Related articles:

vet inspect a dog's stomach and nipples Dog Dealing With a Gurgling Stomach and Vomiting/Diarrhea: What You Can Do to Help - Most dog guts make gurgling sounds from time to time. It’s a normal part of… [...]
dog has bad gas What To Do if Your Dog Has a Gurgling Stomach With Bad Gas - It can be unsettling the first time you hear your dog’s stomach making gurgling sounds,… [...]
dog eating grass Your Dog’s Stomach is Gurgling and He’s Eating Grass: What to Do - For dogs, stomach gurgling is usually a normal part of the digestive process. However, sometimes,… [...]
vet inspecting dog's stomach Is Your Dog’s Stomach Gurgling and He’s Not Eating? Top Reasons - You’ve probably heard it before. Your dog’s stomach is gurgling and rumbling while he’s lying… [...]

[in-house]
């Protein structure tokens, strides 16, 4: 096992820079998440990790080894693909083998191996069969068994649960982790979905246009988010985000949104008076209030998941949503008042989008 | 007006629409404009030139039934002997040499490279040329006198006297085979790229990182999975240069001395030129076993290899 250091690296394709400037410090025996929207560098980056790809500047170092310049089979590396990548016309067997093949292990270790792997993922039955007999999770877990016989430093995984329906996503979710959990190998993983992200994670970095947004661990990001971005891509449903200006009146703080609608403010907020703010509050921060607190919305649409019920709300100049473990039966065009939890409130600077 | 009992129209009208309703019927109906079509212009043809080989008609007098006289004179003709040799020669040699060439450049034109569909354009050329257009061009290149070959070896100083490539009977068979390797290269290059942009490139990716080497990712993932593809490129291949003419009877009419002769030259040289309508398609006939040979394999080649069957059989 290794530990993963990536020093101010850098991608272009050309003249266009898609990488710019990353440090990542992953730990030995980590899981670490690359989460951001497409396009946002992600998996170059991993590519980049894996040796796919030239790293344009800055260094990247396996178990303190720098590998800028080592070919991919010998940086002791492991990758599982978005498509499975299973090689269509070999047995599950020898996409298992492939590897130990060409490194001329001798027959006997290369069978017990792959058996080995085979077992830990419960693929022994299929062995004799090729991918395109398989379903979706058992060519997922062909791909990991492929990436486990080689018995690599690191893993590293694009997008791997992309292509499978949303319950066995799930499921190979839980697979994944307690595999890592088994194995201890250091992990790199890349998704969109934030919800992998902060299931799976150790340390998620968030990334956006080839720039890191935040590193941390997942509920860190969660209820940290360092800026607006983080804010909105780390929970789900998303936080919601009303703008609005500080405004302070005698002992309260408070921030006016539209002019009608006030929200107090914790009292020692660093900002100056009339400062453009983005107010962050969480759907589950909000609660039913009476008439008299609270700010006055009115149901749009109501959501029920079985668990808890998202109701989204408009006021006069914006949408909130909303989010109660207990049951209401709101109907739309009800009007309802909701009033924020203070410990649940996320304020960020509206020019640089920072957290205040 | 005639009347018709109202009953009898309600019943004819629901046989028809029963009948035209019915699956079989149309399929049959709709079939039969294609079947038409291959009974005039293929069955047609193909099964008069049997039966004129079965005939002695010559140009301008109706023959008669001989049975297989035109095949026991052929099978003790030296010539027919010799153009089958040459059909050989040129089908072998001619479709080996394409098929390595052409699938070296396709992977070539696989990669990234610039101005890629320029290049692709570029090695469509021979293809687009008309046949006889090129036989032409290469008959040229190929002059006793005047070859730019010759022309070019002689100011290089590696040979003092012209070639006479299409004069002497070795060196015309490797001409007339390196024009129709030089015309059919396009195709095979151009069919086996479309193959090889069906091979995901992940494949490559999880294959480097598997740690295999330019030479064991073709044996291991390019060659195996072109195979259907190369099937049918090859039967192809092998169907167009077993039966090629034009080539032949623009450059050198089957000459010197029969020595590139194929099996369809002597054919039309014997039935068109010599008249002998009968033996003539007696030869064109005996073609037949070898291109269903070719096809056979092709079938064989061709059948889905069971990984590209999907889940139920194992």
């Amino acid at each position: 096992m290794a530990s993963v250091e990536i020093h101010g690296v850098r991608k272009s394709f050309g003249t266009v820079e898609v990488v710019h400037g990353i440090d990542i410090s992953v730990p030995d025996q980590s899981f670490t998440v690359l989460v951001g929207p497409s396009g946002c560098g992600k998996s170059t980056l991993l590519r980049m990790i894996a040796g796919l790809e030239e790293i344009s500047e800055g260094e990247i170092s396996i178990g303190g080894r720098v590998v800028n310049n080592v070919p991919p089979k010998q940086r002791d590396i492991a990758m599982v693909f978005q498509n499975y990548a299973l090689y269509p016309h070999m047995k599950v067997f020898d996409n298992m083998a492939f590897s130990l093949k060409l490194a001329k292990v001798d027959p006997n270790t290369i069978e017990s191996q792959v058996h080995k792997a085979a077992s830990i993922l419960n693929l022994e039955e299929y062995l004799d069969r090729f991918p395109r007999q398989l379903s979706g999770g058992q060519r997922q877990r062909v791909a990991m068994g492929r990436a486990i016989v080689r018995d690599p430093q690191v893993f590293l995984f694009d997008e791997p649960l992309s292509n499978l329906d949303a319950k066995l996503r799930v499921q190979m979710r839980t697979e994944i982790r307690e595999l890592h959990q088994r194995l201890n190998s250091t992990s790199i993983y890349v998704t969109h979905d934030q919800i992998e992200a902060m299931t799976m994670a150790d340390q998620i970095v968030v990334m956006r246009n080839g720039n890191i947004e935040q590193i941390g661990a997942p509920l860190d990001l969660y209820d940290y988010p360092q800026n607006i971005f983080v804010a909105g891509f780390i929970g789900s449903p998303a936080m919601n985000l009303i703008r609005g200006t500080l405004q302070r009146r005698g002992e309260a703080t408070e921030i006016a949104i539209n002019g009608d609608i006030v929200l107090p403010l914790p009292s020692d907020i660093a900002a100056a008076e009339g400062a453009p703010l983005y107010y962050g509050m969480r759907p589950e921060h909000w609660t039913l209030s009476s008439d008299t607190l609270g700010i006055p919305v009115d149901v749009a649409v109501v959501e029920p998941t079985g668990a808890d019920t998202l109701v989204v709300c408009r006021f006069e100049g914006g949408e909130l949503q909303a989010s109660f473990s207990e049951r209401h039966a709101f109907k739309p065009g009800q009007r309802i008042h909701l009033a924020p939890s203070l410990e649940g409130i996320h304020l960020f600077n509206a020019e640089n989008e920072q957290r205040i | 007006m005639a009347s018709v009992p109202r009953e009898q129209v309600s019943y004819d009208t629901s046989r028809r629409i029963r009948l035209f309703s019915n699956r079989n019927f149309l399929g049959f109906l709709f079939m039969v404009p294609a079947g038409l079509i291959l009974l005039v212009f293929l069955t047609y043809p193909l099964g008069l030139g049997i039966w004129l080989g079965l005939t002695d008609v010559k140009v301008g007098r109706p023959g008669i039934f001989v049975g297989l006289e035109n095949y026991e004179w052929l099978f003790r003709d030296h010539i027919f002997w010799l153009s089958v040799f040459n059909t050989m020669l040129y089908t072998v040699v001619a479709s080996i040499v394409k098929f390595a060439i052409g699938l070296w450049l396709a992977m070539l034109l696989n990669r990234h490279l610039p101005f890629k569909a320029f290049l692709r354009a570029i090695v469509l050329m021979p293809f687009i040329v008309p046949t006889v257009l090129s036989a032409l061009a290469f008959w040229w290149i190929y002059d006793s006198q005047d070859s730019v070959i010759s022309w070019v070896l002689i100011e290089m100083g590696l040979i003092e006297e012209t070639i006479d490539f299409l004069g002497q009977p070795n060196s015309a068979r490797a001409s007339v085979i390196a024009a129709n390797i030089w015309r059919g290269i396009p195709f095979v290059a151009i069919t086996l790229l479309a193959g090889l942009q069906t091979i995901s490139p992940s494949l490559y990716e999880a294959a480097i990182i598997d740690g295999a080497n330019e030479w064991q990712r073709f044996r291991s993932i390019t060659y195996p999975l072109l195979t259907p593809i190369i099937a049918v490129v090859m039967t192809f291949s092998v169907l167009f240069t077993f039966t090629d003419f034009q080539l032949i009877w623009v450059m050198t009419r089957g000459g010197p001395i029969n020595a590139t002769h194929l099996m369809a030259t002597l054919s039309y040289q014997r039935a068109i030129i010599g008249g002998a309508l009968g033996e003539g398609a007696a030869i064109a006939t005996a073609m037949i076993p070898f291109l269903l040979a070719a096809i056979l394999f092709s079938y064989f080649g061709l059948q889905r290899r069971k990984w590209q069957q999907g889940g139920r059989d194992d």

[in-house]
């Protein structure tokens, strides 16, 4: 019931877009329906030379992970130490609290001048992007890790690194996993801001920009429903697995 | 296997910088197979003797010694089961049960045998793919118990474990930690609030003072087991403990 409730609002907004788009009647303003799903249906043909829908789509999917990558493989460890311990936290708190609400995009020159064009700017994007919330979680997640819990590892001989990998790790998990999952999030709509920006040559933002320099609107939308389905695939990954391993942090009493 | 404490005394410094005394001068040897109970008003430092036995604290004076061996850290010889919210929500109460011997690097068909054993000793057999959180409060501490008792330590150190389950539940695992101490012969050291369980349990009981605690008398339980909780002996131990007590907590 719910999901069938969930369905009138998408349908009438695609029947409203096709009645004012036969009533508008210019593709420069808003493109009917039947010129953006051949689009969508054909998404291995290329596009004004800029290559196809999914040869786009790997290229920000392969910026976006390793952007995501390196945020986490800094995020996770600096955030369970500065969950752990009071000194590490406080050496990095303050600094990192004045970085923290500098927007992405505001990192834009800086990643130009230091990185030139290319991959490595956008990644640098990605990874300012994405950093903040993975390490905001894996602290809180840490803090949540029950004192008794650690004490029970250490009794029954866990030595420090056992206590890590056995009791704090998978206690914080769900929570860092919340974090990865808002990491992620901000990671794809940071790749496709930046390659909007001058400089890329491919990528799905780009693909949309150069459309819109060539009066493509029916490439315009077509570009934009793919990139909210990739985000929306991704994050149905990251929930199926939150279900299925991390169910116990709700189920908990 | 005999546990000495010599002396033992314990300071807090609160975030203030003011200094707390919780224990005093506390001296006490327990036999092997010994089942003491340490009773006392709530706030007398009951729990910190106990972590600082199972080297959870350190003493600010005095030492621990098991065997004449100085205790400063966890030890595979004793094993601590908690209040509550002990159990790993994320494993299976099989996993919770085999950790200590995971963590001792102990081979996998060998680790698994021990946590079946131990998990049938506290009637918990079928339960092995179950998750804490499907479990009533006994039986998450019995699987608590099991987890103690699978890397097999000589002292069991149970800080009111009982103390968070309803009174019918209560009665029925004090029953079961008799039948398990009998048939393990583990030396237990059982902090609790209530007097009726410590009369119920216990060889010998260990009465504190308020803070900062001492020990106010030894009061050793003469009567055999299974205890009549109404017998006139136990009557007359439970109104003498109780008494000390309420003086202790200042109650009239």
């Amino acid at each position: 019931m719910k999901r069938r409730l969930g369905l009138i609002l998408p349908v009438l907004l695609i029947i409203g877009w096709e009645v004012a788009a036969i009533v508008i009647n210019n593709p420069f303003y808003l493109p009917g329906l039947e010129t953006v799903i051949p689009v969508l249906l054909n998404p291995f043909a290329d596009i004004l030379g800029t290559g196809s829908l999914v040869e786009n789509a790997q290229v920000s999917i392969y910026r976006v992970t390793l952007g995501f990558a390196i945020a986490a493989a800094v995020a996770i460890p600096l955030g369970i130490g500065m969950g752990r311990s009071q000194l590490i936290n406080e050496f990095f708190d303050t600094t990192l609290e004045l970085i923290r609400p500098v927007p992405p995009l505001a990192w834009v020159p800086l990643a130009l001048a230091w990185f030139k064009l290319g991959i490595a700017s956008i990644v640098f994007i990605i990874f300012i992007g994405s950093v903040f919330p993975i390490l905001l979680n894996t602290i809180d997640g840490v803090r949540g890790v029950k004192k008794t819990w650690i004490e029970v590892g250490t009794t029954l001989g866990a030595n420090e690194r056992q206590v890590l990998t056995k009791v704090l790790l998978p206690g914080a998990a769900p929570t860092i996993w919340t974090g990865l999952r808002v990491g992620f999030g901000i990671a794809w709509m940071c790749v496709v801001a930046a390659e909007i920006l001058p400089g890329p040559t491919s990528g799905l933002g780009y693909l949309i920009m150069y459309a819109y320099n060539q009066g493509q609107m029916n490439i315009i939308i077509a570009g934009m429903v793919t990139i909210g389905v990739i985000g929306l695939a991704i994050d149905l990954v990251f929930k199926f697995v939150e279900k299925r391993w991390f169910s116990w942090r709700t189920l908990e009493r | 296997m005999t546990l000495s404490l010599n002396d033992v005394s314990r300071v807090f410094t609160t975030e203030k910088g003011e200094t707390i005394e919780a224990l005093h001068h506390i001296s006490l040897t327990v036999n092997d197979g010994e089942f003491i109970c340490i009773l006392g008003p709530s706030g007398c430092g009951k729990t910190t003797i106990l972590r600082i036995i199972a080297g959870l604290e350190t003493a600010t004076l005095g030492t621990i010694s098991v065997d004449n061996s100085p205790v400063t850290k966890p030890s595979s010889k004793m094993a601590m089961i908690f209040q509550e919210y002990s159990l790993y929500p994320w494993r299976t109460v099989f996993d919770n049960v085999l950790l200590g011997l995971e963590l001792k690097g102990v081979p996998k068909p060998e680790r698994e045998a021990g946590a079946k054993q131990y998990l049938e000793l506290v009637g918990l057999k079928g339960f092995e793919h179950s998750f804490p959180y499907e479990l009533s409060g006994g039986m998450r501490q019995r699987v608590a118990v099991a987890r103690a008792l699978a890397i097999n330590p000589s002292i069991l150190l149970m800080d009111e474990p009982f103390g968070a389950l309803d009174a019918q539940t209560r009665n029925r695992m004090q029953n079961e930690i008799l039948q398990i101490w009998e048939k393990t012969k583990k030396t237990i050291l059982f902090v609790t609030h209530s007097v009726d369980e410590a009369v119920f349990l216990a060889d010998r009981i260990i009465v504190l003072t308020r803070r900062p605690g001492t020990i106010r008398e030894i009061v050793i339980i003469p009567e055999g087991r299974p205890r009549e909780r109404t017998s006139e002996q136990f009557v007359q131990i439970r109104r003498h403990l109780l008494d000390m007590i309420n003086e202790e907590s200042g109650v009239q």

dog stomach gurgling Dog Stomach Gurgling? Our Vet Explains Why & What to Do - You’re relaxing at home and your dog’s stomach starts chugging and gurgling. Should you be… [...]

Author

  • Dr. Liz Guise, Veterinarian

    Dr. Liz (Elizabeth) Guise graduated from the University of Minnesota with a doctorate in Veterinary Medicine (DVM). She worked as a veterinarian for two years before working for the US Department of Agriculture for 13 years.

How useful is this page?

Help us improve. Click on a star to rate it:

Average rating 0 / 5. Vote count: 0

Disclaimer: This website's content is not a substitute for veterinary care. Always consult with your veterinarian for healthcare decisions. Read More.

Be the first to comment

Leave a Reply

Your email address will not be published.


*


This site uses Akismet to reduce spam. Learn how your comment data is processed.